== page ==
European best destinations 2024 - Riga

The Freedom Monument has been Riga's central landmark for almost a century. This 42.7 m tall granite and copper work of art is a symbol of the Latvian nation's striving for freedom and independence.

The woman on top of the monument is holding up three golden stars, which represent Latvia's historical regions of Kurzeme, Vidzeme, and Latgale. The motto "For the Fatherland and Freedom" is inscribed upon the base. It was unveiled on 18 November 1935 and financed entirely from public donations.

The Freedom Monument was erected according to the design by the outstanding Latvian sculptor Kārlis Zāle (1888–1942); he was also artist for the Memorial Ensemble at the Brethren Cemetery. Zāle's idea was implemented by architect Ernests Štālbergs (1883–1958); the construction lasted for four years.

The Freedom Monument is an architectural representation of the idea of freedom — the large-scale sculptures, arranged on several levels, depict significant events and personalities in the Latvian history.

Fifty six sculptures are arranged in thirteen groups on four levels. The base level of the monument symbolises the nation's work ethic, spiritual strength, and striving for independency. The front of the monument features two travertine reliefs "Latvian Riflemen" and "Latvian People: the Singers"; the other groups depict the Latvian basic values — "Work", "Guards of the Fatherland", "Mother — Family Guard", and "Scholars". On the sides, the travertine panels bear reference to the Russian Revolution of 1905 and Latvian War of Independence. The middle block symbolises the nation's ideals and striving for freedom — "Latvia" is ready to defend the Motherland, "Chain Breakers" try to break free from their chains, "Lāčplēsis" (an epic Latvian folk hero) encourages to fight against evil powers, while "Vaidelotis" (a Baltic pagan priest) symbolises spiritual strength.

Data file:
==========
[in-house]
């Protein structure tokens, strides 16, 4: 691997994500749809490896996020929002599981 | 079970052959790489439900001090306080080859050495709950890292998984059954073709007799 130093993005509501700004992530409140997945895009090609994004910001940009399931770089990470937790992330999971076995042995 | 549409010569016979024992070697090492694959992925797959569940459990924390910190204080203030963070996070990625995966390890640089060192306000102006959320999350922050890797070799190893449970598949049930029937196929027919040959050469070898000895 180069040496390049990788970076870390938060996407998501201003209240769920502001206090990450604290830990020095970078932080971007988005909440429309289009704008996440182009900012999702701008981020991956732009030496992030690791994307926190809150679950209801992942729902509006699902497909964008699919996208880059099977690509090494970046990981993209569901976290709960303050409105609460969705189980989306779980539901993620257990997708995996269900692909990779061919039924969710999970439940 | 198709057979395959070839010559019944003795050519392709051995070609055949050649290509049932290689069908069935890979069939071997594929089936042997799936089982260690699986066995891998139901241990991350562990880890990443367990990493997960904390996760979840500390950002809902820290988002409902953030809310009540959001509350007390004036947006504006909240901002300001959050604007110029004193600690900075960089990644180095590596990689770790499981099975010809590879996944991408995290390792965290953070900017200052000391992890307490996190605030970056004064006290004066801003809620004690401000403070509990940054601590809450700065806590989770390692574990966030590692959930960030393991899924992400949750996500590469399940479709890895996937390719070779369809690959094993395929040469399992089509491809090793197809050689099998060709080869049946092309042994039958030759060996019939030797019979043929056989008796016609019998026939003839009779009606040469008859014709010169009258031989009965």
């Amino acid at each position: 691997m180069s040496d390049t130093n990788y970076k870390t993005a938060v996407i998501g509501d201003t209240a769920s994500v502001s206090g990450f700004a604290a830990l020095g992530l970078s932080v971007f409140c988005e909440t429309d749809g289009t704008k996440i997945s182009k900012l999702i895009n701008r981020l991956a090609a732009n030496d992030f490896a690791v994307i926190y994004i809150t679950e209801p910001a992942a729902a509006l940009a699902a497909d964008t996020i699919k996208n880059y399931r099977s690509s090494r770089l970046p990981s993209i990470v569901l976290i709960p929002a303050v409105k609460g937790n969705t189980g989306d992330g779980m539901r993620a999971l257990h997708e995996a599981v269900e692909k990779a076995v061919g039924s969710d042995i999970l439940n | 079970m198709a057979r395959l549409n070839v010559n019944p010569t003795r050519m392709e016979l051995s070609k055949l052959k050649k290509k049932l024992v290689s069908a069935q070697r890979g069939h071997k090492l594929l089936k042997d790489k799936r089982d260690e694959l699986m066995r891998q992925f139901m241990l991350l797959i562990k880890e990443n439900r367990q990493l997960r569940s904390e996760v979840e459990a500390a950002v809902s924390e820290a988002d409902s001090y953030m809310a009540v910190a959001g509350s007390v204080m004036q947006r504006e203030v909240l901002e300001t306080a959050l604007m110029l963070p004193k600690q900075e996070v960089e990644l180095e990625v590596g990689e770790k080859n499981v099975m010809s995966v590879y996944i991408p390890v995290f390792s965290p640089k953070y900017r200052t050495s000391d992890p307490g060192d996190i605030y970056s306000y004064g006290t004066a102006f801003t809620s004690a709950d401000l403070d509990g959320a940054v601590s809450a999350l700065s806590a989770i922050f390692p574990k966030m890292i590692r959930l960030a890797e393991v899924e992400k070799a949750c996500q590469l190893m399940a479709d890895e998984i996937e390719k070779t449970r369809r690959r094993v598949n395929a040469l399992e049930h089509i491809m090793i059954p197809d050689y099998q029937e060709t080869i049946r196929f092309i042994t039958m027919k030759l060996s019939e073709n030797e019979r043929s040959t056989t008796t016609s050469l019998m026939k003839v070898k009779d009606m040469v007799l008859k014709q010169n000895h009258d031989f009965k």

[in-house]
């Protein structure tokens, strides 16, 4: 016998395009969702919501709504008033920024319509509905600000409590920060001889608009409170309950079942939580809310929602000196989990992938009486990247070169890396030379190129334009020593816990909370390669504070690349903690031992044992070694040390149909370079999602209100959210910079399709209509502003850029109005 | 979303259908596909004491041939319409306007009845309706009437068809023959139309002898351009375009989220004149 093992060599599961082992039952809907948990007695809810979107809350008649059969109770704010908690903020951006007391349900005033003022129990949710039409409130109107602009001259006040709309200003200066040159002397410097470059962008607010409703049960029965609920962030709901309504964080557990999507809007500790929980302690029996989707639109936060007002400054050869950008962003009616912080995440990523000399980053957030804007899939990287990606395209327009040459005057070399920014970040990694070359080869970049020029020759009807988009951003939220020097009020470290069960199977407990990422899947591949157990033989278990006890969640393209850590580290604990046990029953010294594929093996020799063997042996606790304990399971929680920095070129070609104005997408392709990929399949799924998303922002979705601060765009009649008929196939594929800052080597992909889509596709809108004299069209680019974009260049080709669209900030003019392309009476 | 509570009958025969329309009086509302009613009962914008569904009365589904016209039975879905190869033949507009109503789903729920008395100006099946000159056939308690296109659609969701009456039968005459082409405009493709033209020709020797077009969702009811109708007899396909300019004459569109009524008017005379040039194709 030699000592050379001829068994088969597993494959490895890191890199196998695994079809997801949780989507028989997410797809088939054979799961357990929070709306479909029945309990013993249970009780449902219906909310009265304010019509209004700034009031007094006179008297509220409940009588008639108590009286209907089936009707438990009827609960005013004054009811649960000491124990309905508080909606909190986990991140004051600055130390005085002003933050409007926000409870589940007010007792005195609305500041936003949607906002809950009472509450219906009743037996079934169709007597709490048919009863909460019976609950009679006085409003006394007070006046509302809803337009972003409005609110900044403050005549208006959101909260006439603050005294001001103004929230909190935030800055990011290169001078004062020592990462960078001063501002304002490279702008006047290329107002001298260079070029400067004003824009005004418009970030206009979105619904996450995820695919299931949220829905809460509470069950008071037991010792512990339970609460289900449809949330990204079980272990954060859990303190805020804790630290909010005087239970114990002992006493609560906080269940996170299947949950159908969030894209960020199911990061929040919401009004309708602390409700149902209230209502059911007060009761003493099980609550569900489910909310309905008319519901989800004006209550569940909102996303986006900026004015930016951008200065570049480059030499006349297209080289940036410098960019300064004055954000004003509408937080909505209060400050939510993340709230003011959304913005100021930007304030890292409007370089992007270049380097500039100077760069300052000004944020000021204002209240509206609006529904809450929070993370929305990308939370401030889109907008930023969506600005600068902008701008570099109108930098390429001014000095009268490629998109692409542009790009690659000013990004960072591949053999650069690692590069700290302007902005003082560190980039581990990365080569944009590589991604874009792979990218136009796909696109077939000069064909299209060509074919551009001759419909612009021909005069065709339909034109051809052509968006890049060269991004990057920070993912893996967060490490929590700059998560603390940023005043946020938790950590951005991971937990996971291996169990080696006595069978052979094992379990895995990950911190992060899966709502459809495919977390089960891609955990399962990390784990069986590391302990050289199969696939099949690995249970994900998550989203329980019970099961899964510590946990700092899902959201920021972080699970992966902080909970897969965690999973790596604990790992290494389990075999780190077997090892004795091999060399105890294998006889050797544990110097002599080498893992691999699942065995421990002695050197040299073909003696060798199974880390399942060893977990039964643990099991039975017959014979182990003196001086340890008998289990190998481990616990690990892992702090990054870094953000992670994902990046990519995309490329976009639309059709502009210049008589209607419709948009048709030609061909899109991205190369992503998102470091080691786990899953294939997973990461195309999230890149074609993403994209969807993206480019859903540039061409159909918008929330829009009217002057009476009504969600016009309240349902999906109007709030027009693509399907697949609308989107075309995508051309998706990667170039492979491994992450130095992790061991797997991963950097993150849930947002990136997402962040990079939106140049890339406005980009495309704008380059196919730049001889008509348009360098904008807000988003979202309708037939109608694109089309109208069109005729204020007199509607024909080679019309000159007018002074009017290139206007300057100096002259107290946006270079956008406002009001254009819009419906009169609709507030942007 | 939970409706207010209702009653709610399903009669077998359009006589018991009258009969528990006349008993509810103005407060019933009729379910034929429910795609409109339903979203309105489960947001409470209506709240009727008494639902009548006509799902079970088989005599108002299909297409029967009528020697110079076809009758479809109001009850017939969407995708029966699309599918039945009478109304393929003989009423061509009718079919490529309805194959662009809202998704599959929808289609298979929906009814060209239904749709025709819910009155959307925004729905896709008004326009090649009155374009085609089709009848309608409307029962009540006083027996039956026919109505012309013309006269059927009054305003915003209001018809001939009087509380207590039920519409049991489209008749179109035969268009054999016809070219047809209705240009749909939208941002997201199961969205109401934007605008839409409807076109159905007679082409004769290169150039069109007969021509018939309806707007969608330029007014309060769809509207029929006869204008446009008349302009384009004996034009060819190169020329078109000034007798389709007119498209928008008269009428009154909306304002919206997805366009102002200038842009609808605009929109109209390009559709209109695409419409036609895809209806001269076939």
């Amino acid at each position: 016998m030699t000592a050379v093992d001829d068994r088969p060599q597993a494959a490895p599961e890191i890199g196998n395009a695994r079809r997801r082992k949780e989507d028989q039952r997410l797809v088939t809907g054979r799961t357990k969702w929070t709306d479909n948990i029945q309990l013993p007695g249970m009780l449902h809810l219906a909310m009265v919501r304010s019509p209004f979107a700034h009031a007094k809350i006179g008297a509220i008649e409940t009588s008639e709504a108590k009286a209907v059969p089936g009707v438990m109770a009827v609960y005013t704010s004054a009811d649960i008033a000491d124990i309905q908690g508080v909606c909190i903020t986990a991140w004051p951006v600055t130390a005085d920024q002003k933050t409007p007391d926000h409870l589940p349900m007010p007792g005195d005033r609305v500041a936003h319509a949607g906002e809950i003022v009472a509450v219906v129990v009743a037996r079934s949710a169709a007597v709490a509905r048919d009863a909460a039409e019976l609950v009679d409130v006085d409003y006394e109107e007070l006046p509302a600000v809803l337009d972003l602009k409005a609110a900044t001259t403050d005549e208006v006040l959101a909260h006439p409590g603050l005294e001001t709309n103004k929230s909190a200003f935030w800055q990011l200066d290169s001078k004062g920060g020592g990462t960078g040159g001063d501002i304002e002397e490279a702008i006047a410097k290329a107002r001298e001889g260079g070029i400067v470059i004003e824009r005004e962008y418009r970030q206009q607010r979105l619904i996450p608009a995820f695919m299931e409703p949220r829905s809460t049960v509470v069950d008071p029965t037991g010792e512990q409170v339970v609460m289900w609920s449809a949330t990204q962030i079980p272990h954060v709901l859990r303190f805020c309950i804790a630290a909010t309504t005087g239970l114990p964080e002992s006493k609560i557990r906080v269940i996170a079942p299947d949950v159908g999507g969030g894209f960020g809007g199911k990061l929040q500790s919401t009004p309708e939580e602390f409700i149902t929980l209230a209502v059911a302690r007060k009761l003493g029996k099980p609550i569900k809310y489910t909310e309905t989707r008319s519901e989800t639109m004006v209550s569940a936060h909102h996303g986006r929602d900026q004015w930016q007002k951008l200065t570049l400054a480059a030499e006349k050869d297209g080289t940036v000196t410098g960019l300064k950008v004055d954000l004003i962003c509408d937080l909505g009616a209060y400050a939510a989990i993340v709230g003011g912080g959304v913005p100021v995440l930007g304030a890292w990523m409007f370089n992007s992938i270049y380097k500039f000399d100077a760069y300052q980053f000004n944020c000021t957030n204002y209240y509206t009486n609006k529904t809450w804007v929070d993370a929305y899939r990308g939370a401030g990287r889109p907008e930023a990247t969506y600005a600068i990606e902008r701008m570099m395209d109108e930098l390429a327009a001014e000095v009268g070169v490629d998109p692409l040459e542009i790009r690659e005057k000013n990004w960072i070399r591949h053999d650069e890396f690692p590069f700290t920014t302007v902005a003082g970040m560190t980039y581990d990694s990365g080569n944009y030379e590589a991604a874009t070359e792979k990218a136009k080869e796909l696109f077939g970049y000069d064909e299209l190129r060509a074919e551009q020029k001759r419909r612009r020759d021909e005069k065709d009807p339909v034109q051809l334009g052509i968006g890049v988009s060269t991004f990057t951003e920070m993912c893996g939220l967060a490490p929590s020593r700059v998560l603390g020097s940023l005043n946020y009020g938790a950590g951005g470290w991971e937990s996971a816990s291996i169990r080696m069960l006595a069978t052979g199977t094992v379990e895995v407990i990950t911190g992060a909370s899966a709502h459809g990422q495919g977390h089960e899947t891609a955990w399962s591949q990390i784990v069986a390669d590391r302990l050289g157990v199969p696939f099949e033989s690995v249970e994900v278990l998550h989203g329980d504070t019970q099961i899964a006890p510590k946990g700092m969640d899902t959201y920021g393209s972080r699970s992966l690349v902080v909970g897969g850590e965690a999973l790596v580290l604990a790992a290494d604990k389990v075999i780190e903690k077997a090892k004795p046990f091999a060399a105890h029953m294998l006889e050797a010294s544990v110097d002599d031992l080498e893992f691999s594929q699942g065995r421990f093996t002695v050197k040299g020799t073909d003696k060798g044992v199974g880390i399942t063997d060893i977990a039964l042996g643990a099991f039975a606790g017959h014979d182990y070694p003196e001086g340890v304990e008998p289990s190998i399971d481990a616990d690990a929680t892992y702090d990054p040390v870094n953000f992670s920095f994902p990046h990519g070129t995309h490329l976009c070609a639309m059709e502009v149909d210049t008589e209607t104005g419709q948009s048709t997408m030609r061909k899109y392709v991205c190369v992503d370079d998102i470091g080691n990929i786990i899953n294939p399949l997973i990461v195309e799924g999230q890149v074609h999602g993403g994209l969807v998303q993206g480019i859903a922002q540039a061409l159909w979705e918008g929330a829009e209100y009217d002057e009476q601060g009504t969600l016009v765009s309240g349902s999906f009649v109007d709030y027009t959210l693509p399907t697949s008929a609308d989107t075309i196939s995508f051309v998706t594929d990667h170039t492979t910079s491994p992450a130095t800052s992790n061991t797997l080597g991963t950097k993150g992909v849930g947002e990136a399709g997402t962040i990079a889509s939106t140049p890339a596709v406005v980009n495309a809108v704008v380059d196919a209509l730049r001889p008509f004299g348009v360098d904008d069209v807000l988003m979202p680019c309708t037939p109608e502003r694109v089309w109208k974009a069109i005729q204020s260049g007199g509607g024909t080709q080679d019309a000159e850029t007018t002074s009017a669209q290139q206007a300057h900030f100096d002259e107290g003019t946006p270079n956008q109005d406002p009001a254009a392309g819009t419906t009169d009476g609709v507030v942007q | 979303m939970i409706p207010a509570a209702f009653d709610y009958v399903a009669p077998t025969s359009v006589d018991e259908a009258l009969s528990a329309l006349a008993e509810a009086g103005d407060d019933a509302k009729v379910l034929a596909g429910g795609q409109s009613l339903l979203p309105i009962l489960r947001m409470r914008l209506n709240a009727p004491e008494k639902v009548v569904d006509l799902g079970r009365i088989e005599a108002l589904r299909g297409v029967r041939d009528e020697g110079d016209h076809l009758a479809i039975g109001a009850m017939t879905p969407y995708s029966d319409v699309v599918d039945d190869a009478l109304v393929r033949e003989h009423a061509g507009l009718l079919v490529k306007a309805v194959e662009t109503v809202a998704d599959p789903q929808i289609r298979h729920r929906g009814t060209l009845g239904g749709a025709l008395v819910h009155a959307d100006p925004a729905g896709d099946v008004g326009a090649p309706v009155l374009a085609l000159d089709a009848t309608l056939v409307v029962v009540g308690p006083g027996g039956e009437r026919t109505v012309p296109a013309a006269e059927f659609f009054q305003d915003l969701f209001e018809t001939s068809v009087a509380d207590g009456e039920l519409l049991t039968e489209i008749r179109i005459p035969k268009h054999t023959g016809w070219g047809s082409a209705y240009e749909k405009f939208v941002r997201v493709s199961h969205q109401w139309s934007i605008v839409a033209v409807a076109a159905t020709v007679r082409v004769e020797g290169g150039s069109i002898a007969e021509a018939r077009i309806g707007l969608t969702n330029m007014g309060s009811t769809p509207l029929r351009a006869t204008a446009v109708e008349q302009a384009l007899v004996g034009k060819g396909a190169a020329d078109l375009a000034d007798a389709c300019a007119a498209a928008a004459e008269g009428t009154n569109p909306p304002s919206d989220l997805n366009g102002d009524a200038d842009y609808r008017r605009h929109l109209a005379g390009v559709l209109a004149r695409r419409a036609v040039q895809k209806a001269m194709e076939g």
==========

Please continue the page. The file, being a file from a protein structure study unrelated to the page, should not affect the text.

The top of the marble obelisk is crowned by a woman hewed in copper. She is holding up three golden stars, which represent the unity of Latvia's historical regions.

During the Soviet occupation, any gathering at the Freedom Monument was strictly forbidden. But with the Reawakening, people gathered here to honour the establishment of the Republic of Latvia, War of Independence, occupation and repression. After Latvia's independence was restored in 1991, the honour guard was again deployed at the foot of the monument.

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